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Air exchangers: To help you breathe

What is the purpose of air exchangers? They improve indoor air quality by controlling humidity and reducing pollutants and bad odours thereby creating a healthier and more comfortable living space. Good ventilation can help diminish allergies, respiratory infections and mould growth.  

How do they work? “Air exchangers consist of either a heat recovery ventilator (HRV) or an energy recovery ventilator (ERV), fitted inside a casing with two independent duct networks, each with its own intake and exhaust ports,” explains Yanick Blouin, President of Ventilation Venstat. The first duct network collects and evacuates stale air from the house to the outside, while the second simultaneously draws in fresh air from the outside, filtering then circulating it through vents into every room of the house.” 

But to get the maximum benefit from an air exchanger, its proper use is imperative. “Ventilation requirements vary depending as much on the number of occupants and their particular needs as on the season and weather conditions outside,” says Blouin. “For example, the HRV should be activated when the outside temperature is colder than inside, but it shouldn’t be used during the summer months as it will introduce humid air. On the other hand, if it’s hot and humid outdoors, the device’s recirculation mode may help distribute fresh air generated by the air conditioner inside the house.” It’s best to ask specialists about the correct operational procedures. 

What’s the difference between HRVs and ERVs?

Heat recovery ventilators (HRVs) capture part of the heat from outgoing stale air and use it to preheat incoming fresh air, thereby providing ventilation without too much heat loss during the winter months. Energy recovery ventilators (ERVs) exchange heat to a lesser extent than HRVs, but they also transfer moisture between incoming and outgoing air. This quality makes them adept at controlling humidity levels in the house. 

How do you choose the right air exchanger?

According to Blouin, an air exchanger’s capacity is mainly determined by the home’s square footage. “The general range is between 100 and 150 CFMs (cubic feet per minute) depending on the area to be ventilated. Other criteria to consider are the heat recovery rate, motor performance and duct networks. For example, the longer the ducts run, the more powerful the device must be to ensure adequate air circulation.” It’s best to deal with a reputable company for sound advice. 

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How much does it cost?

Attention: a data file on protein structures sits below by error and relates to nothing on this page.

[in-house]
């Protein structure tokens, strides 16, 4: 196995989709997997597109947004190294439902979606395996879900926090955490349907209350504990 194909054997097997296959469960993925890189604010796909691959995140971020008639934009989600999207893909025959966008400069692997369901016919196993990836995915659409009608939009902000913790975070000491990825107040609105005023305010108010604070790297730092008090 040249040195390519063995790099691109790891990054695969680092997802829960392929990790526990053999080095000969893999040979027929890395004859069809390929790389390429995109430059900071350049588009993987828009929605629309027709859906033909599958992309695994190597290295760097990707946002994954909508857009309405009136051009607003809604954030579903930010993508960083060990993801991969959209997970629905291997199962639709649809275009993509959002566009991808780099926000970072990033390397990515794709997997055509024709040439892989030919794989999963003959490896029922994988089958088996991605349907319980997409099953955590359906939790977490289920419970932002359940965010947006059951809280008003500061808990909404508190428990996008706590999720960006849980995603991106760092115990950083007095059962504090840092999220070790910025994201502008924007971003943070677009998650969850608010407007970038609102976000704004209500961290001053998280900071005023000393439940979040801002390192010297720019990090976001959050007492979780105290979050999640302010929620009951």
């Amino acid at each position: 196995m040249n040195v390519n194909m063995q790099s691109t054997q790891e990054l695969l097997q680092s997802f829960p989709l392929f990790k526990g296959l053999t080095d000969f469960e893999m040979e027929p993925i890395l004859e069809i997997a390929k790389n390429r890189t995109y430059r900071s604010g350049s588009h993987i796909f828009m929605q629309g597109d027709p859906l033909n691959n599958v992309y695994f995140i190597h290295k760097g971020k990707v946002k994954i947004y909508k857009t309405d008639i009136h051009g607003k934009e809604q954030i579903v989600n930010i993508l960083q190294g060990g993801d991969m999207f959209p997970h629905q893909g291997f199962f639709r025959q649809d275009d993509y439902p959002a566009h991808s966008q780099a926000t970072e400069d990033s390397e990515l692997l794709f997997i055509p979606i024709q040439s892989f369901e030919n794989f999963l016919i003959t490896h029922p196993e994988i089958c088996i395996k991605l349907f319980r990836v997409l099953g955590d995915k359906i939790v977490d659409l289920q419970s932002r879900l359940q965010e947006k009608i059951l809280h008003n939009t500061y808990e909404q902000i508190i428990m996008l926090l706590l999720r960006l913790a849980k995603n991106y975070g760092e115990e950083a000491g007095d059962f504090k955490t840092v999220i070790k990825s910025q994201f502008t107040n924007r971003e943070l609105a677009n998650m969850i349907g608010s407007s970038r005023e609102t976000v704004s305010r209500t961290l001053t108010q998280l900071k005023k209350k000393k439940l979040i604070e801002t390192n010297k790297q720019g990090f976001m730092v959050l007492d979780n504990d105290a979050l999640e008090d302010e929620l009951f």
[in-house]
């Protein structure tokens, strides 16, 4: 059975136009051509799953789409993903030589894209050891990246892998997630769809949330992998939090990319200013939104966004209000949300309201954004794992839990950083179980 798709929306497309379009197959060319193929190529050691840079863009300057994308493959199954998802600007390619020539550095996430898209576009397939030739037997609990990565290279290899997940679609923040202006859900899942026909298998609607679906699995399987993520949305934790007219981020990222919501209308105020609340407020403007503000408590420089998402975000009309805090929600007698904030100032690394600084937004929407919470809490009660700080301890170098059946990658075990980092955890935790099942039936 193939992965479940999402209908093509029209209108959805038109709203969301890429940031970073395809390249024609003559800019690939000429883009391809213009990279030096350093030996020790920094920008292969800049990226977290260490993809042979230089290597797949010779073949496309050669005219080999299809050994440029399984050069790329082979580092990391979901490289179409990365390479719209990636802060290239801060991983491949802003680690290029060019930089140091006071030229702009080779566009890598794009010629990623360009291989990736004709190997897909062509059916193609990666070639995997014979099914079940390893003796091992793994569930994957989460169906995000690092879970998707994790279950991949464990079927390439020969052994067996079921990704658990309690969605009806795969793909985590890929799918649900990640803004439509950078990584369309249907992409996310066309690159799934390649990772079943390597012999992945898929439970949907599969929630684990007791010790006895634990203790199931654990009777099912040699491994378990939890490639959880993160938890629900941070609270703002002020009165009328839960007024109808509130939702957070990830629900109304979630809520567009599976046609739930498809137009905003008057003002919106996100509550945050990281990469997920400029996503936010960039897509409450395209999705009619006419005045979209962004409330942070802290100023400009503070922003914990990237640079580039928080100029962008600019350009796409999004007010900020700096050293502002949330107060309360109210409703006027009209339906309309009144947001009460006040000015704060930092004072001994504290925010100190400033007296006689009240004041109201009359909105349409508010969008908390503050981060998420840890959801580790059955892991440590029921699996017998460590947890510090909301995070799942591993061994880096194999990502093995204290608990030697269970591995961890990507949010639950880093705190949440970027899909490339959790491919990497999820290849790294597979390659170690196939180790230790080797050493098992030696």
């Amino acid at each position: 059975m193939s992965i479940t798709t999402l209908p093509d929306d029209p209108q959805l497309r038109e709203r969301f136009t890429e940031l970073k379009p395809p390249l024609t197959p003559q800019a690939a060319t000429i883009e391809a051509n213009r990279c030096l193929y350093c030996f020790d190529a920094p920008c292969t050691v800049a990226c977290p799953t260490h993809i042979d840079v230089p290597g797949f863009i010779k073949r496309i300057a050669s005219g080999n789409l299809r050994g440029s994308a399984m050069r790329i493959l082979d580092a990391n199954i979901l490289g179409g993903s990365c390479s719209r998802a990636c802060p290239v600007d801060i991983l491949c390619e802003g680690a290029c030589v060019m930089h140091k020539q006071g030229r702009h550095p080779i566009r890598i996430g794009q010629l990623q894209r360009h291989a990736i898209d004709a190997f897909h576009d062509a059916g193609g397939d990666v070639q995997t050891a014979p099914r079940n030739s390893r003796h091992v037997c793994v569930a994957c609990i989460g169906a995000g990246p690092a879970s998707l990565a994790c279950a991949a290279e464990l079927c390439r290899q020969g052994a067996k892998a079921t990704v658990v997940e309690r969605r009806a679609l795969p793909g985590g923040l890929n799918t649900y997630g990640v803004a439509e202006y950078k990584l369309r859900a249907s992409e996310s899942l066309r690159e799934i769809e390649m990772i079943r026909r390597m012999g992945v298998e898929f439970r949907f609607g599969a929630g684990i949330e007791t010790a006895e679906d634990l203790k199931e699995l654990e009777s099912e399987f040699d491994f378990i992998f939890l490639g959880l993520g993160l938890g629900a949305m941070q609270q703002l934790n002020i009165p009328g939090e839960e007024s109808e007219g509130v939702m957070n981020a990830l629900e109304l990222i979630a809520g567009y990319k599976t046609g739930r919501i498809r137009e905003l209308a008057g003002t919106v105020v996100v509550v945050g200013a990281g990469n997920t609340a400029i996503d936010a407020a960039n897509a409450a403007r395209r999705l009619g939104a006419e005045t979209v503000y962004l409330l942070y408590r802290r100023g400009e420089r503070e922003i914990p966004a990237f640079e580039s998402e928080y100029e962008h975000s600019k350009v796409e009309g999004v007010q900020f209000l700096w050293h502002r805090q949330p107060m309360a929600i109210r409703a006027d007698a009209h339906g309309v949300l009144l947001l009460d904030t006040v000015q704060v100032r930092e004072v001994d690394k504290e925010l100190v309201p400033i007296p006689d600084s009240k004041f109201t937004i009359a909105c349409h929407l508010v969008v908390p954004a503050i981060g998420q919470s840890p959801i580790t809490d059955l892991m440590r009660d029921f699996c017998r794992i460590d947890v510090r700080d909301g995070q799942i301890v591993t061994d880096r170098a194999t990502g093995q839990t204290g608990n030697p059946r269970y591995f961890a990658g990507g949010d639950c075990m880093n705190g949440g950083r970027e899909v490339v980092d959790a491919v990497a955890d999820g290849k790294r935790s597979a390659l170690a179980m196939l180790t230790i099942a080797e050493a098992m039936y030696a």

Pricing depends on the scope of the work. A ballpark figure for purchasing and installing an air exchanger in an existing 2,500-square-foot residence is between $2,500 and $3,500. 

What’s the impact of air exchangers on energy consumption?

According to the independent organization Ecohome, HRVs reduce heating costs by transferring part of the heat from outgoing stale air to incoming fresh air. At -25°C outside, for example, an efficient model can recover a whopping 60 to 80 percent of the heat. ERVs, too, perform their energy-saving part. “With balanced humidity levels, heating and cooling systems don’t have to work so hard, and you’ll see lower energy-consumption bills,” says Blouin. That being said, to save the most energy, ensure proper installation, follow the instructions for proper use and service your system on a regular basis.  

How to maintain a ventilation system?

To guarantee optimal performance, the system must be maintained every three months. Consult the manufacturer’s manual for maintenance planning and scheduling periods to determine how to proceed. You should clean the HRV or ERV with soapy water, wash the inside of the casing with a damp cloth and inspect the intake and exhaust vents to ensure they’re not obstructed by debris. Ventilation ducts should be professionally cleaned every five years. Of course, the frequency of these procedures can vary depending on the number of occupants and their habits. For example, the presence of pets, smokers or asthma sufferers could require more frequent maintenance. 

Get an air exchanger for your home

When purchasing an air exchanger online from Rona, Members earn 2% back in CAA Dollars. 

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